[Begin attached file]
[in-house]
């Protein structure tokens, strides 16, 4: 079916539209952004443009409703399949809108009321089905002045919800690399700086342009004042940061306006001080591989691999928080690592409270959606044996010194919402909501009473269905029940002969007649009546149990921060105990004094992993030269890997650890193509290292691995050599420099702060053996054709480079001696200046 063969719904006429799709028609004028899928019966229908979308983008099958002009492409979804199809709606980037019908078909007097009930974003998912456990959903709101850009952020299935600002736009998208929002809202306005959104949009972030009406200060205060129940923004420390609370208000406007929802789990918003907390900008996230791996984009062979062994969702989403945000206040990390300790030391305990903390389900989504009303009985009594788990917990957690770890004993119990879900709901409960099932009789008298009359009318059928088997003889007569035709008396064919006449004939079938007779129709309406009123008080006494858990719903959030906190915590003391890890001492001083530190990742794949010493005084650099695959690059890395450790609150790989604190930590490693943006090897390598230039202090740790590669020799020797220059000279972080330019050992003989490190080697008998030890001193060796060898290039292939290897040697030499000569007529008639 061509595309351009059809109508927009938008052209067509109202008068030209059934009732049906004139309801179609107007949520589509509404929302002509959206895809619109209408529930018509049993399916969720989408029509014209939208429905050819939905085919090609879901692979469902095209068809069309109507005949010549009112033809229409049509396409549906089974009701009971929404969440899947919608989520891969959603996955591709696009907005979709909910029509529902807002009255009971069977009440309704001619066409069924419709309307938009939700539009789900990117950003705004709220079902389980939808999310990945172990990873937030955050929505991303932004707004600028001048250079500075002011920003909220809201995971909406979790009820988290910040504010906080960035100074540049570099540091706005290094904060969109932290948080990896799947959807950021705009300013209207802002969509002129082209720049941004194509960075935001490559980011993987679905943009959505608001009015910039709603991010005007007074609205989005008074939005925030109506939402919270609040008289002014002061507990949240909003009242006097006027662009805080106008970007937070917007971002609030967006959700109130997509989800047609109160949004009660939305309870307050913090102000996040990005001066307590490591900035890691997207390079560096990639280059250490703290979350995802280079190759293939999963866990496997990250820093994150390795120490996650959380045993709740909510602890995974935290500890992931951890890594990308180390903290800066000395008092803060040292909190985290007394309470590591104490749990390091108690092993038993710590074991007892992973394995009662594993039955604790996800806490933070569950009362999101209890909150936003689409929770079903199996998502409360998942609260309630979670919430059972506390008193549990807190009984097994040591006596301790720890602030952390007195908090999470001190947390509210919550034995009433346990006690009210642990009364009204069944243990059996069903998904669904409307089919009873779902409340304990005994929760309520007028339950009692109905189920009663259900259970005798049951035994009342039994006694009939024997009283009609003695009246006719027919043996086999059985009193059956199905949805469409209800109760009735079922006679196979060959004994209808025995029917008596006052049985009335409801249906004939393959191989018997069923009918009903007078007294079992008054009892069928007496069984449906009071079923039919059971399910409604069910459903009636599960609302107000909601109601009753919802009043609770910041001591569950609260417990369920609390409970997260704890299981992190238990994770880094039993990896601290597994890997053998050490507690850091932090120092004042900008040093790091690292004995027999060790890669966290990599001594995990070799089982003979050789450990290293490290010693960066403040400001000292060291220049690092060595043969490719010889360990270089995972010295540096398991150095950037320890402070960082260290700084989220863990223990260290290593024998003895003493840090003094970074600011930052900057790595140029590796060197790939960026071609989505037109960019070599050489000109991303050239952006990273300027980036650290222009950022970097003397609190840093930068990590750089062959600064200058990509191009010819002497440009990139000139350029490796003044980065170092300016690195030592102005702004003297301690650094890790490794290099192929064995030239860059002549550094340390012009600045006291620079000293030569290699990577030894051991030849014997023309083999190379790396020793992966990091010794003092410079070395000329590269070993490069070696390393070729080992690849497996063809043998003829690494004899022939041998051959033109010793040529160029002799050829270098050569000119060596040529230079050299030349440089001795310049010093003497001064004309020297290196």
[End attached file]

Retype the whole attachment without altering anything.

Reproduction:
[in-house]
């Protein structure tokens, strides 16, 4: 079916539209952004443009409703399949809108009321089905002045919800690399700086342009004042940061306006001080591989691999928080690592409270959606044996010194919402909501009473269905029940002969007649009546149990921060105990004094992993030269890997650890193509290292691995050599420099702060053996054709480079001696200046 063969719904006429799709028609004028899928019966229908979308983008099958002009492409979804199809709606980037019908078909007097009930974003998912456990959903709101850009952020299935600002736009998208929002809202306005959104949009972030009406200060205060129940923004420390609370208000406007929802789990918003907390900008996230791996984009062979062994969702989403945000206040990390300790030391305990903390389900989504009303009985009594788990917990957690770890004993119990879900709901409960099932009789008298009359009318059928088997003889007569035709008396064919006449004939079938007779129709309406009123008080006494858990719903959030906190915590003391890890001492001083530190990742794949010493005084650099695959690059890395450790609150790989604190930590490693943006090897390598230039202090740790590669020799020797220059000279972080330019050992003989490190080697008998030890001193060796060898290039292939290897040697030499000569007529008639 061509595309351009059809109508927009938008052209067509109202008068030209059934009732049906004139309801179609107007949520589509509404929302002509959206895809619109209408529930018509049993399916969720989408029509014209939208429905050819939905085919090609879901692979469902095209068809069309109507005949010549009112033809229409049509396409549906089974009701009971929404969440899947919608989520891969959603996955591709696009907005979709909910029509529902807002009255009971069977009440309704001619066409069924419709309307938009939700539009789900990117950003705004709220079902389980939808999310990945172990990873937030955050929505991303932004707004600028001048250079500075002011920003909220809201995971909406979790009820988290910040504010906080960035100074540049570099540091706005290094904060969109932290948080990896799947959807950021705009300013209207802002969509002129082209720049941004194509960075935001490559980011993987679905943009959505608001009015910039709603991010005007007074609205989005008074939005925030109506939402919270609040008289002014002061507990949240909003009242006097006027662009805080106008970007937070917007971002609030967006959700109130997509989800047609109160949004009660939305309870307050913090102000996040990005001066307590490591900035890691997207390079560096990639280059250490703290979350995802280079190759293939999963866990496997990250820093994150390795120490996650959380045993709740909510602890995974935290500890992931951890890594990308180390903290800066000395008092803060040292909190985290007394309470590591104490749990390091108690092993038993710590074991007892992973394995009662594993039955604790996800806490933070569950009362999101209890909150936003689409929770079903199996998502409360998942609260309630979670919430059972506390008193549990807190009984097994040591006596301790720890602030952390007195908090999470001190947390509210919550034995009433346990006690009210642990009364009204069944243990059996069903998904669904409307089919009873779902409340304990005994929760309520007028339950009692109905189920009663259900259970005798049951035994009342039994006694009939024997009283009609003695009246006719027919043996086999059985009193059956199905949805469409209800109760009735079922006679196979060959004994209808025995029917008596006052049985009335409801249906004939393959191989018997069923009918009903007078007294079992008054009892069928007496069984449906009071079923039919059971399910409604069910459903009636599960609302107000909601109601009753919802009043609770910041001591569950609260417990369920609390409970997260704890299981992190238990994770880094039993990896601290597994890997053998050490507690850091932090120092004042900008040093790091690292004995027999060790890669966290990599001594995990070799089982003979050789450990290293490290010693960066403040400001000292060291220049690092060595043969490719010889360990270089995972010295540096398991150095950037320890402070960082260290700084989220863990223990260290290593024998003895003493840090003094970074600011930052900057790595140029590796060197790939960026071609989505037109960019070599050489000109991303050239952006990273300027980036650290222009950022970097003397609190840093930068990590750089062959600064200058990509191009010819002497440009990139000139350029490796003044980065170092300016690195030592102005702004003297301690650094890790490794290099192929064995030239860059002549550094340390012009600045006291620079000293030569290699990577030894051991030849014997023309083999190379790396020793992966990091010794003092410079070395000329590269070993490069070696390393070729080992690849497996063809043998003829690494004899022939041998051959033109010793040529160029002799050829270098050569000119060596040529230079050299030349440089001795310049010093003497001064004309020297290196």